WSJ Reporter’s Outlook on China’s Economy in 2019
When Dinny McMahon was growing up in Australia, his father was troubled by a trend he noticed during international engineering projects. Most Australians could only speak one language, a disadvantage in the global market. Dinny’s father decided that his son needed to learn Mandarin Chinese. The choice paid off. Dinny spent several years in China as a correspondent for the Wall Street Journal, covering the Chinese Economy. He’s gone on to work at think tanks and write a book, China’s Great Wall of Debt: Shadow Banks, Ghost Cities, Massive Loans, and the End of the Chinese Miracle.
Dinny joined me for a podcast conversation to discuss his take on China’s Economy in 2019. This article covers the main ideas of our episode, including China’s image as a global power, how to invest around the Chinese economy, and tips for outsiders who want to understand China. To listen to my full conversation with Dinny, check out the YouTube video embedded below.
Our conversation began and ended with discussion of the Chinese language. Dinny is fluent in Mandarin and credits his language skills for getting his mind around the Chinese economy. He explained that you can’t trust the numbers in China. Often, they are invented or fail to tell the whole story. Numbers may not represent objective truths, but show the outcomes that political leaders want to achieve. For Dinny to get down to the truth, he needed to speak with real human beings. He layered his analysis over people’s stories to find the narrative behind the figures. When he had real conversations in Mandarin, then he could stop taking things at face value.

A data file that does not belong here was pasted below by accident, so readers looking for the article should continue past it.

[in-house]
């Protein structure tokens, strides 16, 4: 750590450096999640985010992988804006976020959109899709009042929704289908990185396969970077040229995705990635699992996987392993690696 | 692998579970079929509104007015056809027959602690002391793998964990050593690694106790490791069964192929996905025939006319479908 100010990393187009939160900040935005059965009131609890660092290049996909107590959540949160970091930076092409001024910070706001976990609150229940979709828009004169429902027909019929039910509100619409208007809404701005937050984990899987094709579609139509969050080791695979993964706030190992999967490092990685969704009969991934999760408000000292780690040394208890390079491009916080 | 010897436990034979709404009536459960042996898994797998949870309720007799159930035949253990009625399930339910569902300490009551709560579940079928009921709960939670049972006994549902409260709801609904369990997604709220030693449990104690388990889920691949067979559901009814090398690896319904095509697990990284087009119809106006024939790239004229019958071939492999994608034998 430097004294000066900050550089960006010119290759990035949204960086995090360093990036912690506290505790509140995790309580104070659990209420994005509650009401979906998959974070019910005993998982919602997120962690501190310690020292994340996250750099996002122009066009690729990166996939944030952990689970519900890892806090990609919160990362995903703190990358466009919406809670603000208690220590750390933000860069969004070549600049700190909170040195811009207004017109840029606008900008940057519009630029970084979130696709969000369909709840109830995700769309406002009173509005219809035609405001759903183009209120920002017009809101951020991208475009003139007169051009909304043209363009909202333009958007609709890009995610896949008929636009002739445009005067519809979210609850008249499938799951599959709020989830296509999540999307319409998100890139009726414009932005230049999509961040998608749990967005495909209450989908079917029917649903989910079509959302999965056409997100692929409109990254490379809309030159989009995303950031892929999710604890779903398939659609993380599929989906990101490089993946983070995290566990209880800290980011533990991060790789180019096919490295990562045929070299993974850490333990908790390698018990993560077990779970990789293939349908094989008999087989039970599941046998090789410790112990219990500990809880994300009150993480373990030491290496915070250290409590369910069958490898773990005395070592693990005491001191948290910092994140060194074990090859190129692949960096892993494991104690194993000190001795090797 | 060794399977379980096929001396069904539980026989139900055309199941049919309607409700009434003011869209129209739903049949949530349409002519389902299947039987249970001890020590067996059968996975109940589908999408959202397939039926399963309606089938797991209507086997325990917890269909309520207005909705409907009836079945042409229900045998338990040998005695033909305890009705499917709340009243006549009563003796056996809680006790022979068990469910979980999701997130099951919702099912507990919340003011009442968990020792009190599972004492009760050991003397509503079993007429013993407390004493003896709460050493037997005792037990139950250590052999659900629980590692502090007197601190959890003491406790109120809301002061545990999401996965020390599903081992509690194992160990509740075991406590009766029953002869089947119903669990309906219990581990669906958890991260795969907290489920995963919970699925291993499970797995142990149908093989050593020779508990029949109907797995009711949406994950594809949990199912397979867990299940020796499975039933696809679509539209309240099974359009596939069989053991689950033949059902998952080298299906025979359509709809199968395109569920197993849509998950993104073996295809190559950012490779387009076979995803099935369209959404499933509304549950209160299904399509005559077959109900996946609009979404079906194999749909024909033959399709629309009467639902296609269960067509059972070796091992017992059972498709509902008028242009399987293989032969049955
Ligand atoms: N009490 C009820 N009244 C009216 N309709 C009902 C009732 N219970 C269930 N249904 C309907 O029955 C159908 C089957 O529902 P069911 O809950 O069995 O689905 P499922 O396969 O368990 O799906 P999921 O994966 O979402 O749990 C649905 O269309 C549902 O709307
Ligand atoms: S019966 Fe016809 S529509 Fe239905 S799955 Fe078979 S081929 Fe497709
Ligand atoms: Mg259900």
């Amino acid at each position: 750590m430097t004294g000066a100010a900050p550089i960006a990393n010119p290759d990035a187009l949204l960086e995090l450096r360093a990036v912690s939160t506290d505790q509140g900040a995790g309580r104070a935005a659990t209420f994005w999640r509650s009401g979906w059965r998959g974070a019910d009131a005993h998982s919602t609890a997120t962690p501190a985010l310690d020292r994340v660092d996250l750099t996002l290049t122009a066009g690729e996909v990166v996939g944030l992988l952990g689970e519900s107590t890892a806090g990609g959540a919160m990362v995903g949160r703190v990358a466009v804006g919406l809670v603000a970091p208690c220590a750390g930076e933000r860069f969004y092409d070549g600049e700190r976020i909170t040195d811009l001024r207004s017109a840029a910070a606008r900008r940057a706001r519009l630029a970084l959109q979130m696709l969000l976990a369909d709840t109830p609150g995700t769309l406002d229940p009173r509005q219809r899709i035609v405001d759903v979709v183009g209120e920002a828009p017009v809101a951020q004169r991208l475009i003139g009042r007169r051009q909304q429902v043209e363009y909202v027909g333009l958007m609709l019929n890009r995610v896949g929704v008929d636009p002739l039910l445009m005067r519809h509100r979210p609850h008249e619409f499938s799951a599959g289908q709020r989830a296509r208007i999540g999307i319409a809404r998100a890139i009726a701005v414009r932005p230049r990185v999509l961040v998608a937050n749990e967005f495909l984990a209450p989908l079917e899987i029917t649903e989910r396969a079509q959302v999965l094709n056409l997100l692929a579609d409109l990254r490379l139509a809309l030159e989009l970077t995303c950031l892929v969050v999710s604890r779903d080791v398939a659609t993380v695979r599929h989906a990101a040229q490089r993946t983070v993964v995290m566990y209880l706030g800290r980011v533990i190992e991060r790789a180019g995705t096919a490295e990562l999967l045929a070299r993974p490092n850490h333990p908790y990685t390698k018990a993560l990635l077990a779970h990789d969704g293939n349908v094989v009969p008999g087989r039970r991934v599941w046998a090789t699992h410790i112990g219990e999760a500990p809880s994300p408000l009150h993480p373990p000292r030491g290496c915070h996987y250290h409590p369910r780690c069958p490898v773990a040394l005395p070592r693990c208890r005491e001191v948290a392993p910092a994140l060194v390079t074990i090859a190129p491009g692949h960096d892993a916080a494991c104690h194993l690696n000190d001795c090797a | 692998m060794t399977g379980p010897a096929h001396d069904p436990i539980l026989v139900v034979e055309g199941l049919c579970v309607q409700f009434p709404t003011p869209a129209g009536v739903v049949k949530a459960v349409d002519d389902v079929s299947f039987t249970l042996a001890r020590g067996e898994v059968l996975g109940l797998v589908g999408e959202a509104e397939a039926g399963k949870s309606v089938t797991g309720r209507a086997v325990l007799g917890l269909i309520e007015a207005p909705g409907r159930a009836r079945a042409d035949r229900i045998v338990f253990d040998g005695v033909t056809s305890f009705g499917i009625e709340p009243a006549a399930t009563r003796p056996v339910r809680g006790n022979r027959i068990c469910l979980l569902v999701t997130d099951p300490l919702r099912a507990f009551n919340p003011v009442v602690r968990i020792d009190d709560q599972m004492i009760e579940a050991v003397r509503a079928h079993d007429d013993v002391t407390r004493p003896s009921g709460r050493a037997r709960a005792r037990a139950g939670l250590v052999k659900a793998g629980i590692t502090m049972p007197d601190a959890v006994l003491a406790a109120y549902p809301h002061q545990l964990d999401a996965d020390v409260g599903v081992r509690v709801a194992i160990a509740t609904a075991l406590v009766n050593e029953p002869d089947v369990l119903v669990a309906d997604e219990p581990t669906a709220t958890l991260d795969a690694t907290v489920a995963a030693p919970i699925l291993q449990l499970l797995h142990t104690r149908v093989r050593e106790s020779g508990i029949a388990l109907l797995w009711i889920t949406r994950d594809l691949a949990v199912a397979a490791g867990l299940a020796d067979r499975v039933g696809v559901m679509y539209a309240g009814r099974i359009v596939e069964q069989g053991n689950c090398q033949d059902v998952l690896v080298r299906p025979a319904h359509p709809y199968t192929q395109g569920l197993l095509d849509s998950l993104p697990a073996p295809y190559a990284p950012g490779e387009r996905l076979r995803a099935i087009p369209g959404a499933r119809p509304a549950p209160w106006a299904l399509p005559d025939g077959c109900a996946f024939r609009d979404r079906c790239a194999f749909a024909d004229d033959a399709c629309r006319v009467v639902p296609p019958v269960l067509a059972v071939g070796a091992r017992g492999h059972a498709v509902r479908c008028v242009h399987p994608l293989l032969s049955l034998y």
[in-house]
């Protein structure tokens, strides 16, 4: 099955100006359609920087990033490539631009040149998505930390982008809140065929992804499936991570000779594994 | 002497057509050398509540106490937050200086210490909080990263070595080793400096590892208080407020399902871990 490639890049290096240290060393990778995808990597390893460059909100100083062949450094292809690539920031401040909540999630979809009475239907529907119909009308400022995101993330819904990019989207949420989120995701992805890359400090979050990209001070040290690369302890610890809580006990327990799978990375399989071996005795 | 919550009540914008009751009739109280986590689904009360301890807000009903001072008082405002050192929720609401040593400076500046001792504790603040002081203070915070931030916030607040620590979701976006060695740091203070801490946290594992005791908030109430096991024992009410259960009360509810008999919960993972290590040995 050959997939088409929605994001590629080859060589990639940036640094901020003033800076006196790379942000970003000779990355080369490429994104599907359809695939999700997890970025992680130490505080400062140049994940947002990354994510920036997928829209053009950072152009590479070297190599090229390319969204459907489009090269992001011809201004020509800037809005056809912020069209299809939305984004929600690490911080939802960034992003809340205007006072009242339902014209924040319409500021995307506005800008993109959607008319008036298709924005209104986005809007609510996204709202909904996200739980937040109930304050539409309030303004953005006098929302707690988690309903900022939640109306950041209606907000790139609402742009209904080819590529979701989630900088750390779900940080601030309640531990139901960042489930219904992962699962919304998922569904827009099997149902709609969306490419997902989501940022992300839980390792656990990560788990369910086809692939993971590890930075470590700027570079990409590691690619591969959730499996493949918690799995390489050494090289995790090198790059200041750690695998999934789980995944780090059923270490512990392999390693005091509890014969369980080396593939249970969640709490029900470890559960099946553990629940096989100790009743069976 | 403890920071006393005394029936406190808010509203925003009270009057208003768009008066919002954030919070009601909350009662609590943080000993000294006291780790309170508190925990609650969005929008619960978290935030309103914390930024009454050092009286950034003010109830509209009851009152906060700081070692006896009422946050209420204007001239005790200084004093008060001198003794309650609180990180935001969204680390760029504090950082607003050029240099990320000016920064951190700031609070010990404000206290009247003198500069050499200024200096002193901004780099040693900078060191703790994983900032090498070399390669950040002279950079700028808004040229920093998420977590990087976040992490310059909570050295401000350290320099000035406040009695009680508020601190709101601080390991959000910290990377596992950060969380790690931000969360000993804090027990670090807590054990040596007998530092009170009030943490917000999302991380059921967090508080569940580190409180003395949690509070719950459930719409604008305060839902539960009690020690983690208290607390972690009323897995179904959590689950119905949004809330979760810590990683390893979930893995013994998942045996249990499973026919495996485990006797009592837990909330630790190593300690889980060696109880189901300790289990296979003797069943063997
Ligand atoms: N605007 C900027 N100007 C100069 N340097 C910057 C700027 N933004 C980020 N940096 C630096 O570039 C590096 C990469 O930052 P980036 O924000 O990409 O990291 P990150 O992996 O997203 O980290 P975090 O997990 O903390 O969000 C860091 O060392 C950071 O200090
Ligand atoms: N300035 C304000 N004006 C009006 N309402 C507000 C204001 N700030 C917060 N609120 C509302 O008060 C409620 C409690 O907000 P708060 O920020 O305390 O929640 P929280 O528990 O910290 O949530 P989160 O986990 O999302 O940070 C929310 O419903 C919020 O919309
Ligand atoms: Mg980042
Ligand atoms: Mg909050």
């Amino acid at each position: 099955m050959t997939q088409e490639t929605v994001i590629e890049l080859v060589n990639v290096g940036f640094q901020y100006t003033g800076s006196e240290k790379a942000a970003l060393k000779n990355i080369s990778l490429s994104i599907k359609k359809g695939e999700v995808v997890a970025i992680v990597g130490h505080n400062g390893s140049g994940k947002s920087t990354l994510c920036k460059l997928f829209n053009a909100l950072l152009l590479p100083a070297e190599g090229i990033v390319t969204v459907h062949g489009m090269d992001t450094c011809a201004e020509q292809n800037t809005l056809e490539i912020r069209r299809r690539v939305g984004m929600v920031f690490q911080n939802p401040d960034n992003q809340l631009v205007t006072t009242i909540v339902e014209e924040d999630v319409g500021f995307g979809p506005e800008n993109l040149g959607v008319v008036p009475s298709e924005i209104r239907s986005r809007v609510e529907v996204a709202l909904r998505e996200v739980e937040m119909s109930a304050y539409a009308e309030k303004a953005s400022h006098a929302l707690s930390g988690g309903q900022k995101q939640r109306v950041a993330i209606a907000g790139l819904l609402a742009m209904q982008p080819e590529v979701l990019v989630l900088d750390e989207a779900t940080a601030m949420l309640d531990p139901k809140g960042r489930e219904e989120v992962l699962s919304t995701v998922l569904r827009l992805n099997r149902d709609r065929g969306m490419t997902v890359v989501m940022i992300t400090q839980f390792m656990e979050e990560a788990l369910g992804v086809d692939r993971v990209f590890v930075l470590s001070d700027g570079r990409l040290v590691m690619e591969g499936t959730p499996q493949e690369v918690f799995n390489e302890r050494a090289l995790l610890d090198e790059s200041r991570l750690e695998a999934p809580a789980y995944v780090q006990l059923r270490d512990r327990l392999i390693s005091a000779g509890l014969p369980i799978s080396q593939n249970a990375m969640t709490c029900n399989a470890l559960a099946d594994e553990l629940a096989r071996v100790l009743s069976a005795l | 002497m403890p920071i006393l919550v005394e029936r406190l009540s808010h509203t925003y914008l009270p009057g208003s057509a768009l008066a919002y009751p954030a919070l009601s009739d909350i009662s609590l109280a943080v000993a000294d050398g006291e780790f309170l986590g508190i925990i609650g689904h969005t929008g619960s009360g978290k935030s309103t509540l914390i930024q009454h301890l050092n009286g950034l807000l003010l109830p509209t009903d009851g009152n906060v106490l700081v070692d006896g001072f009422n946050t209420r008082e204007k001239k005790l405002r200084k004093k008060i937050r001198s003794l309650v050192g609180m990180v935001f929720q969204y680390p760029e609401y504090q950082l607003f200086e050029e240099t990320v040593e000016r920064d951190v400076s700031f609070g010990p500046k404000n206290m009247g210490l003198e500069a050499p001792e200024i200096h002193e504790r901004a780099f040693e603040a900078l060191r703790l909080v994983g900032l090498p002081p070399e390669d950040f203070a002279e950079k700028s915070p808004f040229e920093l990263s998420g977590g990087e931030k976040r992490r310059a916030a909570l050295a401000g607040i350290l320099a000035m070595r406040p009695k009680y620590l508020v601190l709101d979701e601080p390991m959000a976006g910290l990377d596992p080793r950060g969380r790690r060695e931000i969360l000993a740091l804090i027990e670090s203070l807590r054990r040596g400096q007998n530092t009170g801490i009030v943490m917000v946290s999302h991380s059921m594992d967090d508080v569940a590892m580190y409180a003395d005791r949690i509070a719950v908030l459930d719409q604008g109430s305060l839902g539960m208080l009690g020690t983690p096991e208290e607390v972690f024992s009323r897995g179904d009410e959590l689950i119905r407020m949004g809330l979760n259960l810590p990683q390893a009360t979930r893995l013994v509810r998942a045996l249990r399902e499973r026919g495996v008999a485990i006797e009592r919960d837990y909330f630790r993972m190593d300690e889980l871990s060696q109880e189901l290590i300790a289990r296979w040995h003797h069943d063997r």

the, “Complete black box,” of China’s economy
Speaking with people in Ghost Cities gave Dinny a special advantage for understanding what he called the, “Complete black box,” of China’s economy. He explained that a Ghost City is not like an American Ghost Town, but the reverse. An American Ghost Town is a place in demand because of valuable resources. It rapidly fills with people and the infrastructure goes up fast. When the resources dry up, the Ghost Town empties out. A Ghost City is more if you build it they will come. The government wants to see an area prosper, builds an enormous city, then hopes that people fill it. The population is seeded by bureaucrats who work for the Ghost City. The government can close a nearby school and force children to attend school in the Ghost City instead. Sometimes, the plan works out because industry is attracted to the city and brings a population of employees, but not always.
The Chinese non-performing loan rate of 1.89%, “Defies credulity,”
When Ghost Cities and other massive projects fail, they exemplify the main topic of Dinny’s book, risky debt-led investments. China is in the most aggressive expansion of debt in modern history and there is no guarantee that it can last forever. It may already be a problem, but the numbers aren’t clear. The Chinese non-performing loan rate of 1.89%, “Defies credulity,” according to Dinny.